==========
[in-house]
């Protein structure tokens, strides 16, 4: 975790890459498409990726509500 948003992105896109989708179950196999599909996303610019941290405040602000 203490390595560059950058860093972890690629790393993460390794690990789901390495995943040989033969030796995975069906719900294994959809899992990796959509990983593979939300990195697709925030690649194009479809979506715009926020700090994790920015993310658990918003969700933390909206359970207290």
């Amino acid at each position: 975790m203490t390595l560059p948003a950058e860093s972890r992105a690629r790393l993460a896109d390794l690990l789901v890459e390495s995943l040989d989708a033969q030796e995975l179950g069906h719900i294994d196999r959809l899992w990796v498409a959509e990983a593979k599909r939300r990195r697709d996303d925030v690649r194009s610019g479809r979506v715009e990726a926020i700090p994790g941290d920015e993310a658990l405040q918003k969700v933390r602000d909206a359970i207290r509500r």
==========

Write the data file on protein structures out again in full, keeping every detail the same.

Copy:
[in-house]
């Protein structure tokens, strides 16, 4: 975790890459498409990726509500 948003992105896109989708179950196999599909996303610019941290405040602000 203490390595560059950058860093972890690629790393993460390794690990789901390495995943040989033969030796995975069906719900294994959809899992990796959509990983593979939300990195697709925030690649194009479809979506715009926020700090994790920015993310658990918003969700933390909206359970207290």
């Amino acid at each position: 975790m203490t390595l560059p948003a950058e860093s972890r992105a690629r790393l993460a896109d390794l690990l789901v890459e390495s995943l040989d989708a033969q030796e995975l179950g069906h719900i294994d196999r959809l899992w990796v498409a959509e990983a593979k599909r939300r990195r697709d996303d925030v690649r194009s610019g479809r979506v715009e990726a926020i700090p994790g941290d920015e993310a658990l405040q918003k969700v933390r602000d909206a359970i207290r509500r």